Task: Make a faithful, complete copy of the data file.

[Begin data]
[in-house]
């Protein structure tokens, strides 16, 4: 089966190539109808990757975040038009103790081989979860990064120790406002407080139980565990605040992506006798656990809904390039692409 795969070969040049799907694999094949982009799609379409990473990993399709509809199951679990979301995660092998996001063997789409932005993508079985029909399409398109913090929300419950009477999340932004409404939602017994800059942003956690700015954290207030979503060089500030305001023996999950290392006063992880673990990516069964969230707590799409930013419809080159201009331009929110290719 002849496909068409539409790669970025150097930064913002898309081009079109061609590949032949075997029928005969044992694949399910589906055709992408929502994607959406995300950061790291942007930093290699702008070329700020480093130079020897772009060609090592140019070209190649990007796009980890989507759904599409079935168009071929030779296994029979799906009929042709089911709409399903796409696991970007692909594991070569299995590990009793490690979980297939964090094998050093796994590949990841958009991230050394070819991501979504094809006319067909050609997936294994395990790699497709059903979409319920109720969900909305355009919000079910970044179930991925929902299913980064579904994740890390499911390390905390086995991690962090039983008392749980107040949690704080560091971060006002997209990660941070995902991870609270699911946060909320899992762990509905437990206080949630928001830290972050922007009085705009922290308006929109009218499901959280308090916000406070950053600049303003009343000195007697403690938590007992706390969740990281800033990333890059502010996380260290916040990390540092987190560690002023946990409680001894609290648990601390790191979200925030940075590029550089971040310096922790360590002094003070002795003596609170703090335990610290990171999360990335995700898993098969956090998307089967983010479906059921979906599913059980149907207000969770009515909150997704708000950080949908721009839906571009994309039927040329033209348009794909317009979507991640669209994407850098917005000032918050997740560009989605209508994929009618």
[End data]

[in-house]
């Protein structure tokens, strides 16, 4: 089966190539109808990757975040038009103790081989979860990064120790406002407080139980565990605040992506006798656990809904390039692409 795969070969040049799907694999094949982009799609379409990473990993399709509809199951679990979301995660092998996001063997789409932005993508079985029909399409398109913090929300419950009477999340932004409404939602017994800059942003956690700015954290207030979503060089500030305001023996999950290392006063992880673990990516069964969230707590799409930013419809080159201009331009929110290719 002849496909068409539409790669970025150097930064913002898309081009079109061609590949032949075997029928005969044992694949399910589906055709992408929502994607959406995300950061790291942007930093290699702008070329700020480093130079020897772009060609090592140019070209190649990007796009980890989507759904599409079935168009071929030779296994029979799906009929042709089911709409399903796409696991970007692909594991070569299995590990009793490690979980297939964090094998050093796994590949990841958009991230050394070819991501979504094809006319067909050609997936294994395990790699497709059903979409319920109720969900909305355009919000079910970044179930991925929902299913980064579904994740890390499911390390905390086995991690962090039983008392749980107040949690704080560091971060006002997209990660941070995902991870609270699911946060909320899992762990509905437990206080949630928001830290972050922007009085705009922290308006929109009218499901959280308090916000406070950053600049303003009343000195007697403690938590007992706390969740990281800033990333890059502010996380260290916040990390540092987190560690002023946990409680001894609290648990601390790191979200925030940075590029550089971040310096922790360590002094003070002795003596609170703090335990610290990171999360990335995700898993098969956090998307089967983010479906059921979906599913059980149907207000969770009515909150997704708000950080949908721009839906571009994309039927040329033209348009794909317009979507991640669209994407850098917005000032918050997740560009989605209508994929009618």